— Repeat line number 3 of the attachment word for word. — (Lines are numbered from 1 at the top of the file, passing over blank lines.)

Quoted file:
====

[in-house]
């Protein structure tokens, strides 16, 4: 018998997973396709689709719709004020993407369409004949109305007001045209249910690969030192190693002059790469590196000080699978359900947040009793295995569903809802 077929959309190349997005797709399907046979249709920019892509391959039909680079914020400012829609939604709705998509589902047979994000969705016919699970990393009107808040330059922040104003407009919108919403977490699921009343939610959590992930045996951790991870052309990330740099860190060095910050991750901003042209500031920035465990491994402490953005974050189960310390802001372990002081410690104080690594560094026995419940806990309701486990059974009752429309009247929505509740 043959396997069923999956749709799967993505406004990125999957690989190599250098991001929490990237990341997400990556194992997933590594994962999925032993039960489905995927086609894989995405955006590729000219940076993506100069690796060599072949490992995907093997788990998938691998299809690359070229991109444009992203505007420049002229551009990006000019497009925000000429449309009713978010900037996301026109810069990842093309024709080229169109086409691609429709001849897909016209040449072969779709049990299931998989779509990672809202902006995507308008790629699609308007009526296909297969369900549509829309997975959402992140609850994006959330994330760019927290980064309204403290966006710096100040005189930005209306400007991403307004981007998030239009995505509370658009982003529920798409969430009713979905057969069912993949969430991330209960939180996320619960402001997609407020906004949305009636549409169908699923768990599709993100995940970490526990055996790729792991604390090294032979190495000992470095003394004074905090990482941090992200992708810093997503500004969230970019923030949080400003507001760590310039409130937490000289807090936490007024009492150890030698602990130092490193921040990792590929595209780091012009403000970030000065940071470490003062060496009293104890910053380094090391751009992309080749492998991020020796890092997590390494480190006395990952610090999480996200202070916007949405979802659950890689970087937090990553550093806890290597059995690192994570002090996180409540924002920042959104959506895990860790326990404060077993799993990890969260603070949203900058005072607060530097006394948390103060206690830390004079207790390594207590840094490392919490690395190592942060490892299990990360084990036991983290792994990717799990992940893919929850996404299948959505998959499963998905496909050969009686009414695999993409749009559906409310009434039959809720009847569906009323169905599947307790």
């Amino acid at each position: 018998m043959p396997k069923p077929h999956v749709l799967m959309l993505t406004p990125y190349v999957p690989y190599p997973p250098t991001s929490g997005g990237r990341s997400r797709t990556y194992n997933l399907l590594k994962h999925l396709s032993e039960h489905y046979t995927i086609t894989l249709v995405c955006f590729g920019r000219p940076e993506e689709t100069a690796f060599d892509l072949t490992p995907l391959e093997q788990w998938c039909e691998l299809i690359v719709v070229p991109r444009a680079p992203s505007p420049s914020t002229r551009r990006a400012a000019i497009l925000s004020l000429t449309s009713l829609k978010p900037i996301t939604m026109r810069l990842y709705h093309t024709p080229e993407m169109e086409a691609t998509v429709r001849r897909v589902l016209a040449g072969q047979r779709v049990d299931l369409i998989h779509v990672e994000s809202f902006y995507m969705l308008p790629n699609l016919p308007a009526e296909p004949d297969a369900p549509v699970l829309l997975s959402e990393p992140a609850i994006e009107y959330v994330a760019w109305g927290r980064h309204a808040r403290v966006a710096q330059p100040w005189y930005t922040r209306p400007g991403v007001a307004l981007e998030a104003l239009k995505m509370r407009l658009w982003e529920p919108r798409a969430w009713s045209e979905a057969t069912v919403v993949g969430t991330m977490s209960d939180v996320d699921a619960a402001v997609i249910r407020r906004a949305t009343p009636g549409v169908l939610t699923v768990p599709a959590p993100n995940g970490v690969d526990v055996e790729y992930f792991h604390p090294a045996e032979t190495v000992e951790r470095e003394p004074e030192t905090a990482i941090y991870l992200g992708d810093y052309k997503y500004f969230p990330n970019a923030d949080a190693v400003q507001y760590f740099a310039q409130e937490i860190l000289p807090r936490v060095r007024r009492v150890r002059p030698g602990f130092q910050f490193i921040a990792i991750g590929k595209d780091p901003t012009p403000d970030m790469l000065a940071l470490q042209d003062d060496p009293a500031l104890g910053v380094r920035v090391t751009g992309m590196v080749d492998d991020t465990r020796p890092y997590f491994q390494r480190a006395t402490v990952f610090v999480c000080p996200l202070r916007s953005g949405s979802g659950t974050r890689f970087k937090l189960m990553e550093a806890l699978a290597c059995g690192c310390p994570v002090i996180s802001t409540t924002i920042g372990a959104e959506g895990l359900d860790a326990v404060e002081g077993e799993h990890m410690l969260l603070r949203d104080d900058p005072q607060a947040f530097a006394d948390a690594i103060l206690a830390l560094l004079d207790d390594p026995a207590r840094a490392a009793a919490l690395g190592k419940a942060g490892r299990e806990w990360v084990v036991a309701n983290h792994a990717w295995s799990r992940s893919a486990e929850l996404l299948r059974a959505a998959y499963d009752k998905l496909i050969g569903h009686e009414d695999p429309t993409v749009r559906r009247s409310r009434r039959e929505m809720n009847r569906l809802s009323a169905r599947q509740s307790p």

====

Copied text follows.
């Amino acid at each position: 018998m043959p396997k069923p077929h999956v749709l799967m959309l993505t406004p990125y190349v999957p690989y190599p997973p250098t991001s929490g997005g990237r990341s997400r797709t990556y194992n997933l399907l590594k994962h999925l396709s032993e039960h489905y046979t995927i086609t894989l249709v995405c955006f590729g920019r000219p940076e993506e689709t100069a690796f060599d892509l072949t490992p995907l391959e093997q788990w998938c039909e691998l299809i690359v719709v070229p991109r444009a680079p992203s505007p420049s914020t002229r551009r990006a400012a000019i497009l925000s004020l000429t449309s009713l829609k978010p900037i996301t939604m026109r810069l990842y709705h093309t024709p080229e993407m169109e086409a691609t998509v429709r001849r897909v589902l016209a040449g072969q047979r779709v049990d299931l369409i998989h779509v990672e994000s809202f902006y995507m969705l308008p790629n699609l016919p308007a009526e296909p004949d297969a369900p549509v699970l829309l997975s959402e990393p992140a609850i994006e009107y959330v994330a760019w109305g927290r980064h309204a808040r403290v966006a710096q330059p100040w005189y930005t922040r209306p400007g991403v007001a307004l981007e998030a104003l239009k995505m509370r407009l658009w982003e529920p919108r798409a969430w009713s045209e979905a057969t069912v919403v993949g969430t991330m977490s209960d939180v996320d699921a619960a402001v997609i249910r407020r906004a949305t009343p009636g549409v169908l939610t699923v768990p599709a959590p993100n995940g970490v690969d526990v055996e790729y992930f792991h604390p090294a045996e032979t190495v000992e951790r470095e003394p004074e030192t905090a990482i941090y991870l992200g992708d810093y052309k997503y500004f969230p990330n970019a923030d949080a190693v400003q507001y760590f740099a310039q409130e937490i860190l000289p807090r936490v060095r007024r009492v150890r002059p030698g602990f130092q910050f490193i921040a990792i991750g590929k595209d780091p901003t012009p403000d970030m790469l000065a940071l470490q042209d003062d060496p009293a500031l104890g910053v380094r920035v090391t751009g992309m590196v080749d492998d991020t465990r020796p890092y997590f491994q390494r480190a006395t402490v990952f610090v999480c000080p996200l202070r916007s953005g949405s979802g659950t974050r890689f970087k937090l189960m990553e550093a806890l699978a290597c059995g690192c310390p994570v002090i996180s802001t409540t924002i920042g372990a959104e959506g895990l359900d860790a326990v404060e002081g077993e799993h990890m410690l969260l603070r949203d104080d900058p005072q607060a947040f530097a006394d948390a690594i103060l206690a830390l560094l004079d207790d390594p026995a207590r840094a490392a009793a919490l690395g190592k419940a942060g490892r299990e806990w990360v084990v036991a309701n983290h792994a990717w295995s799990r992940s893919a486990e929850l996404l299948r059974a959505a998959y499963d009752k998905l496909i050969g569903h009686e009414d695999p429309t993409v749009r559906r009247s409310r009434r039959e929505m809720n009847r569906l809802s009323a169905r599947q509740s307790p």